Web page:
Suddenly you find a way to give it a ton of light and are worried it will burn? nope, it will just speed up it's growing with even bigger and more leaves

Forget to water? That's ok, worst case scenario you may have a few lower leaves yellow and fall off

Over water? As long as you have it in a decent draining mix no problem, maybe some yellow leaves as well.

This is seriously the most "do-gooder" cooperative house plant I have ever grown! I love mine!

(One caution is it is poisonous to ingest, so if you have toddler maybe not a good choice, pets seem to know to avoid it)

-Willow


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RE: Looking for Northsiders (the dreaded north-window predicament

What floor are you on? Height seems to help a lot.

I noticed that my northfacing windows aren't ENTIRELY northfacing. They get enough direct light from the west that... well, basically my Hippeastrum started growing sideways. Yeah.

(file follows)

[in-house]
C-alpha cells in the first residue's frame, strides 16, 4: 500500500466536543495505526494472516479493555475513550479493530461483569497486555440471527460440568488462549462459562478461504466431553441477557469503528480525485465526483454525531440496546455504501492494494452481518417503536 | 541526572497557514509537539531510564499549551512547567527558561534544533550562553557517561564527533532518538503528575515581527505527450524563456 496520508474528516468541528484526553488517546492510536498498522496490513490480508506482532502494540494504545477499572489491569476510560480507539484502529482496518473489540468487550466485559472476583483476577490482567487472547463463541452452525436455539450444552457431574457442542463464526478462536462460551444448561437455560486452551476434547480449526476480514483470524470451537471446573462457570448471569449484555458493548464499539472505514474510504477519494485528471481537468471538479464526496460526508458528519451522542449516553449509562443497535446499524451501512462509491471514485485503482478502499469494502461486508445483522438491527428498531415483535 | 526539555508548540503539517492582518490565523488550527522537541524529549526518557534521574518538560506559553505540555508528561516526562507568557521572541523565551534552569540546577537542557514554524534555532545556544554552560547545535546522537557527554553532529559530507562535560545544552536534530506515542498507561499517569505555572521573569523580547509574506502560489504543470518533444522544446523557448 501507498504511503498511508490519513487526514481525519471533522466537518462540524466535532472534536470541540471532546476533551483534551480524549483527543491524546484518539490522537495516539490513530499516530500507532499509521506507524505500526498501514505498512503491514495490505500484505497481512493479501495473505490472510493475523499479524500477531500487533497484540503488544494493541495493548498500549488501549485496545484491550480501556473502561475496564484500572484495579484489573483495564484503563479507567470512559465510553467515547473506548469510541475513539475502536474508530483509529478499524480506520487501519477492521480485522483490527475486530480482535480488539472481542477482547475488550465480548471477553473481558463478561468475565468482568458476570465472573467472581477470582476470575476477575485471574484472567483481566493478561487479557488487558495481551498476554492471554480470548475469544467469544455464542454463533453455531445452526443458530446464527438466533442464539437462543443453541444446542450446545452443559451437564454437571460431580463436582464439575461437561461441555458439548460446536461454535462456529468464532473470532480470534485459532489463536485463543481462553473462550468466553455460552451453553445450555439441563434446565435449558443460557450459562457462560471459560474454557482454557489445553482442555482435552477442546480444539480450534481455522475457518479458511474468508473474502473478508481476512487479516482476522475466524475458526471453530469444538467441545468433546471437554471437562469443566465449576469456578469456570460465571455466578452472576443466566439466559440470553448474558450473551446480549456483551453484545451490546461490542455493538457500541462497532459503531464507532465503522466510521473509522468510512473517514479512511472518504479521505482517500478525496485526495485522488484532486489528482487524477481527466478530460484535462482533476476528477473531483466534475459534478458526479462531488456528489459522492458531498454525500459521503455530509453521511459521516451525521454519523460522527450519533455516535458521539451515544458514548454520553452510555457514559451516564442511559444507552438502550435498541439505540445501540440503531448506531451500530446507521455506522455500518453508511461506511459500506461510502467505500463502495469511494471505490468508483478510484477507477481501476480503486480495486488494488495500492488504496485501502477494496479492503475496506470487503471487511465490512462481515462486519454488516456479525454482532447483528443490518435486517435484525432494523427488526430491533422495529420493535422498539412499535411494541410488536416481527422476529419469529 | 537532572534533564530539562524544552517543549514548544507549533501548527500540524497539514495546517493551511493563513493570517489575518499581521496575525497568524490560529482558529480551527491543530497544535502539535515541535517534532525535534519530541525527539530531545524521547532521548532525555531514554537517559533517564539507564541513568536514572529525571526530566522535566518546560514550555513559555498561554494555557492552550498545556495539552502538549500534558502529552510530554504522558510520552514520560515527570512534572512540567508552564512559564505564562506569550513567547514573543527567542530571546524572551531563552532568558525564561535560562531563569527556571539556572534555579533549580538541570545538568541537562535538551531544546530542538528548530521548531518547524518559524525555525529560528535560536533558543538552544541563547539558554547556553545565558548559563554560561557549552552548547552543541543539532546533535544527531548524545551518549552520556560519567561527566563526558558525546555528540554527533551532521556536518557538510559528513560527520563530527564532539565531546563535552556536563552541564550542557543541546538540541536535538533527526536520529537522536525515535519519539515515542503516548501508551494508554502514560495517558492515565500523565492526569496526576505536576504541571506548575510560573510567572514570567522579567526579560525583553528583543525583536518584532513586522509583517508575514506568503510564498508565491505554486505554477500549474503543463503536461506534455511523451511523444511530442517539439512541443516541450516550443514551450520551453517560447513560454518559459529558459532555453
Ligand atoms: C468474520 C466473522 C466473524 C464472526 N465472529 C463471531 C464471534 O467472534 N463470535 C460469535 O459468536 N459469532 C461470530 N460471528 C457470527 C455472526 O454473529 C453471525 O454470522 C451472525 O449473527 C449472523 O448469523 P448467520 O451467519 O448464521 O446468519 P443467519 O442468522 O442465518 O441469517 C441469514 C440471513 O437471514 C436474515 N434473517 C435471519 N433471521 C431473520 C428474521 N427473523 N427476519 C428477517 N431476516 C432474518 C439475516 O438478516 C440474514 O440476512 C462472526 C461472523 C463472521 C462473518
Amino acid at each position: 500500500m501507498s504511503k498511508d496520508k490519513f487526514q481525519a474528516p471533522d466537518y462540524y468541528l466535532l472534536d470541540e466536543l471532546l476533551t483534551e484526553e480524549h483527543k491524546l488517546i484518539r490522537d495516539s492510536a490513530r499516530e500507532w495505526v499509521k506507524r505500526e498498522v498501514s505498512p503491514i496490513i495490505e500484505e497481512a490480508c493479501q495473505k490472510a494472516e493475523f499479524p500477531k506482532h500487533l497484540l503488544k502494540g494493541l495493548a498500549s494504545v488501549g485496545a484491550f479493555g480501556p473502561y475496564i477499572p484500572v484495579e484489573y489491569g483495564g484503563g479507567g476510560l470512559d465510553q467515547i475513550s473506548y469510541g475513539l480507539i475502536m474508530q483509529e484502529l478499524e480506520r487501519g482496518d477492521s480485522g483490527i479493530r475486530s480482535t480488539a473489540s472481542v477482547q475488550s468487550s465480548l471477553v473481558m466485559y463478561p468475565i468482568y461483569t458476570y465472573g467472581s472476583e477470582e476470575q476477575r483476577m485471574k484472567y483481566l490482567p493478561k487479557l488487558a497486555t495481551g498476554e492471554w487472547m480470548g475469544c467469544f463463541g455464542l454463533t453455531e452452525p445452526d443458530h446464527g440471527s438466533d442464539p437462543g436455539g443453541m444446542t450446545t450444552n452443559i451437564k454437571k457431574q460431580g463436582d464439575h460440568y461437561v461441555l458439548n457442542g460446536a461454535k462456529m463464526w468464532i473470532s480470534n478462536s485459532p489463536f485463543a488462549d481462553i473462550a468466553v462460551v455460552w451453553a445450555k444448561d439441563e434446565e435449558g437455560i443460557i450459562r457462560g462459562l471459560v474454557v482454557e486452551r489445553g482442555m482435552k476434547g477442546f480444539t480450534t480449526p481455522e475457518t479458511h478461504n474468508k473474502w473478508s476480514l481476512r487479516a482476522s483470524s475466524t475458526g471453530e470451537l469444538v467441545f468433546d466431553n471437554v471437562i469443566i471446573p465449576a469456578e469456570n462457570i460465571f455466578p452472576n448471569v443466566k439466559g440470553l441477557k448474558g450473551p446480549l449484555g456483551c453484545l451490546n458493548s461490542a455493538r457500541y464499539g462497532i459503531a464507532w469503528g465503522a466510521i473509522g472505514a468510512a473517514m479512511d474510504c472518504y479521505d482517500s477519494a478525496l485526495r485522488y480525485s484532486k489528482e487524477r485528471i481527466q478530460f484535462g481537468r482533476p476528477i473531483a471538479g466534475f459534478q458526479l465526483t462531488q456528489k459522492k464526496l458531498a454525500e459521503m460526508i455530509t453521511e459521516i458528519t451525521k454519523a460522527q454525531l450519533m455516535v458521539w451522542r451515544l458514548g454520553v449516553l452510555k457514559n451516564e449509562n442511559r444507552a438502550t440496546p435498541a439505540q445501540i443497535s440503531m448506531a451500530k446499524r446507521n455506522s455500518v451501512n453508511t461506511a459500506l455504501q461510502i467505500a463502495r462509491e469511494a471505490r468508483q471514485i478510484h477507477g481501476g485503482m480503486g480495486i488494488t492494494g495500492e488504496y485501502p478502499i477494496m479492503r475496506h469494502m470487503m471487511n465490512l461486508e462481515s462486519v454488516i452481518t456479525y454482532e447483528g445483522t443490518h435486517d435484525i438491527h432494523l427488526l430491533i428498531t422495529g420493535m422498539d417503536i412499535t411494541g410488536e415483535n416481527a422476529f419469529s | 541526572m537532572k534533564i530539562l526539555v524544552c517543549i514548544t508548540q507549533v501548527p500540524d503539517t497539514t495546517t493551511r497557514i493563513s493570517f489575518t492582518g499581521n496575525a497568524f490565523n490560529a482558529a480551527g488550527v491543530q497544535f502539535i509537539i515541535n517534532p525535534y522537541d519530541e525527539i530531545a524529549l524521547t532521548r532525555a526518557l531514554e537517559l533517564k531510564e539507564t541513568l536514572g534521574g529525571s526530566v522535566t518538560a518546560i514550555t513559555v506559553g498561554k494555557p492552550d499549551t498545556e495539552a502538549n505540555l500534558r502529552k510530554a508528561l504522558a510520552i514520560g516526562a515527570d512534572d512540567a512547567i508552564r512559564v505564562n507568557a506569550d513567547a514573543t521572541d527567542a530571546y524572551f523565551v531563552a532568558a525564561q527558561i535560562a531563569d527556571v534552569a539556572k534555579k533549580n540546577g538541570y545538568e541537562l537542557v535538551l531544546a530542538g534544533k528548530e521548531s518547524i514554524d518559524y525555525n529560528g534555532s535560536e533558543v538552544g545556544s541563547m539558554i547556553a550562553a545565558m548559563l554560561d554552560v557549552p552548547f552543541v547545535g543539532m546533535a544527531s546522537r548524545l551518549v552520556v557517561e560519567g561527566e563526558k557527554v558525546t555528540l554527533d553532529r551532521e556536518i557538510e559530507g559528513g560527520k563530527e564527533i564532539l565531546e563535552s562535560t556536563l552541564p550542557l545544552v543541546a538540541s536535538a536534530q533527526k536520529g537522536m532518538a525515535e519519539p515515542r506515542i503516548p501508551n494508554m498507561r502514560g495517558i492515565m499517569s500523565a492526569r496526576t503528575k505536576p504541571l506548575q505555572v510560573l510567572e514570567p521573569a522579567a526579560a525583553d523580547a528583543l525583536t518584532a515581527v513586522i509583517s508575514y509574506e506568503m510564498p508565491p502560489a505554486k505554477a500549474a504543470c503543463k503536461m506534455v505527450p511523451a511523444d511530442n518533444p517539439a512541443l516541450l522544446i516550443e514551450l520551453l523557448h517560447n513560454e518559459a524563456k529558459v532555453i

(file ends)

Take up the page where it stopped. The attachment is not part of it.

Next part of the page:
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RE: Looking for Northsiders (the dreaded north-window predicament

I'd go with a growing light setup. This way, you can grow what you want. Sure, there are some plants that can tolerate a north window, but not many will thrive there. I used to live in a townhouse that had only north windows to work with, and I was quite successful with lots of jades & succulents, among other plants. I basically put them outside on the balcony in summer, and under grow lights the rest of the year. If you have no balcony or patio, use the lights ALL year long.

Joe


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RE: Looking for Northsiders (the dreaded north-window predicament

You asked about favorites. There are numerous Chinese Evergreen/Aglaonemas around..Some with dark red, orange and silver leaves.

Examples:

A.Anyamanee

A.LapSak7-28-09

A.WhiteDiamond

All three are in north windows, year round.

Someone suggested Spider Plants. Good idea. They come in colors, other than green. Green edge-white center, white edge-green center, some have curly leaves/Bonnie.
Another is called Fire Flash, green with orange center. Walmart gets these in every so often.

Marantas/Calatheas, like Prayer Plants..